UniCredit Bond Coupon Chaos Dents Orcel’s High-Energy Start
(Bloomberg) -- What was supposed to be a calculated show of strength by UniCredit SpA’s new chief executive officer is rapidly descending into a farce.
Andrea Orcel took the decision not to pay a debt coupon of about 30 million euros ($37 million) due this week on the grounds that the bank made a loss last year, even though investors had been assured of the cash. Yet some bondholders on Tuesday said they received notice of payment. UniCredit insists it didn’t pay it, raising questions about how the payment was made.
“It’s embarrassing for them of course, even if it isn’t their fault,” said Jerome Legras, a managing partner and head of research at Axiom Alternative Investments. “But the truth is this happened because they took everyone by surprise.”
For Orcel, the debacle is denting what would have been another signal of a high-energy start to his tenure. In just over a month in charge the Italian has already slimmed down the management ranks and cut down on co-head structures to simplify decision making -- all while embroiled in a high profile court case in Spain over millions of dollars in lost pay.
The bonds fell almost 0.5 cents on the euro to about 51.2 on Wednesday, according to prices compiled by Bloomberg. UniCredit shares fell 0.6% to 10.29 euros as of 10:38 a.m. in Milan.
It’s still unclear what happened with the coupon. The 2.98 billion euro bond’s complicated structure means that there are several players involved, and the error could have come from any one of them. The CASHES, short for Convertible and Subordinated Hybrid Equity-Linked Securities, have different banks serving as depository and fiduciary for the instruments.
It’s also possible that Euroclear paid the coupon into client accounts, or erroneously sent a code notifying clients of a payment. A Euroclear spokesperson declined to comment.
If it was an error and money was transferred to bondholders, it would raise questions over whether investors will need to return the funds -- and who will be on the hook for the payment if not.
“Even if it isn’t their fault, but of the depositary or fiduciary bank, the timing is very unfortunate,” said Paola Biraschi, an analyst at CreditSights. “They already incurred some reputational damage given the inconsistent market communication around the intention to pay the coupon. Investors will now want to understand the reasons behind the alleged payment of the coupon. And if any money was transferred, I imagine they will attempt to claw it back from bond holders.”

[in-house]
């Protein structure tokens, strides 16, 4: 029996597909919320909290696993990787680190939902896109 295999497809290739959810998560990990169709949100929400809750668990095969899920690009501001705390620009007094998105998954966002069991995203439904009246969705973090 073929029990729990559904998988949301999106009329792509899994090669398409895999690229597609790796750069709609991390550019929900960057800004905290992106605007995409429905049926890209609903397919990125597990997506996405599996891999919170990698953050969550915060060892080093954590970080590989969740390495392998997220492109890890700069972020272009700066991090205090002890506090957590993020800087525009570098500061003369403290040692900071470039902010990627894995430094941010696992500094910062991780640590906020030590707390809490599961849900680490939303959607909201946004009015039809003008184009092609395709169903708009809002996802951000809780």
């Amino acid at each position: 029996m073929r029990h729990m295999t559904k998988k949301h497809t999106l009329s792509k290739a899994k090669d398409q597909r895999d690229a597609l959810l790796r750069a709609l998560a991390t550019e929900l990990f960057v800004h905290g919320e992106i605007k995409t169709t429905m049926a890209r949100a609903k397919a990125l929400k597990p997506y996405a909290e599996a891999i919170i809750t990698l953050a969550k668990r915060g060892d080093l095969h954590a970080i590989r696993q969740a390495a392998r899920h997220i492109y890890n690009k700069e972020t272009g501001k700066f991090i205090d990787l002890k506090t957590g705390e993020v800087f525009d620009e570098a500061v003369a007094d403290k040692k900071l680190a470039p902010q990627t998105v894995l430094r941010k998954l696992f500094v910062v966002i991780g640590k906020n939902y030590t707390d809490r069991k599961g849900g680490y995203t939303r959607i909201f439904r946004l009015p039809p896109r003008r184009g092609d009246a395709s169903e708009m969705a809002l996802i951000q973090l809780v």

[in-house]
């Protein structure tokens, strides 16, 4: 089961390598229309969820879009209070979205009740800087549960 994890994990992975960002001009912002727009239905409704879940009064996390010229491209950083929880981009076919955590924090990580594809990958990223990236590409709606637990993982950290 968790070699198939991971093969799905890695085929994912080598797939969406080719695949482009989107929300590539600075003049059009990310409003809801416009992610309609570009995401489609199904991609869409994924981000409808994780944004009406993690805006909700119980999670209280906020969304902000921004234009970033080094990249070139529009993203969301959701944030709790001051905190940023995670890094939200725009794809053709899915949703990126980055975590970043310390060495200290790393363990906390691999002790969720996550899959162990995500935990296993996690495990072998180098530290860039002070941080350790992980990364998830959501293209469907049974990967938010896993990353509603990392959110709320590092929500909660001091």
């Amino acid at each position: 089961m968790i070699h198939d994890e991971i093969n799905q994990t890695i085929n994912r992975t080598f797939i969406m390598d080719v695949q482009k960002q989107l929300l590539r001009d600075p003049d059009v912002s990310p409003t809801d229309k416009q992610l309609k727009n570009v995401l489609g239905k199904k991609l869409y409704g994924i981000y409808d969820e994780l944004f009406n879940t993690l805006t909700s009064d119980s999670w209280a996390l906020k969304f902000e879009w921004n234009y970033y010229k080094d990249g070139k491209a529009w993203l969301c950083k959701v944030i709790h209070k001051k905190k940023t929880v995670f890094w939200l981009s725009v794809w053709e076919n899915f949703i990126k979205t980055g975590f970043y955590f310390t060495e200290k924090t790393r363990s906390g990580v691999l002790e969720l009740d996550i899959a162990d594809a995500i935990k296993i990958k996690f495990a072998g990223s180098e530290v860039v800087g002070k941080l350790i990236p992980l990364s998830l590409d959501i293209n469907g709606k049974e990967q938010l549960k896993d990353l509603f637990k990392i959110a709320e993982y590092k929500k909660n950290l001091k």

This type of mishap is rare in debt markets, though mistakes do happen. It recalls a battle between Citigroup Inc. and various investors after the U.S. bank accidentally sent half a billion dollars to a group of Revlon Inc. lenders last summer. It recently lost another round in its fight to reclaim the money. More recently, Spanish utility company Iberdrola SA misstated the interest rate on a newly-issued bond.
Given the notes’ terms, the bank could also skip the next three coupons, even though UniCredit took steps last year to update terms of the so-called CASHES, short for Convertible and Subordinated Hybrid Equity-Linked Securities, allowing it to pay the coupons after reporting a loss or without distributing a dividend.
The notes are highly complex securities issued more than a decade ago in the aftermath of the financial crisis. Investors in this type of legacy bond contend not only with unpredictable decisions by lenders, but also labyrinthine regulations and often-tortuous terms that can be interpreted in different ways.
They’ve already been the subject of controversy after a London hedge fund accused the bank of boosting its capital strength by misclassifying them. The issue fizzled after the European Banking Authority sided with the bank, saying it found “no clear evidence” to support the hedge fund’s claim.
The bank’s Additional Tier 1 bonds, a newer-style capital security, were little changed. The CASHES are quoted almost 10 cents on the euro lower than prior to the news of the coupon skip last week.
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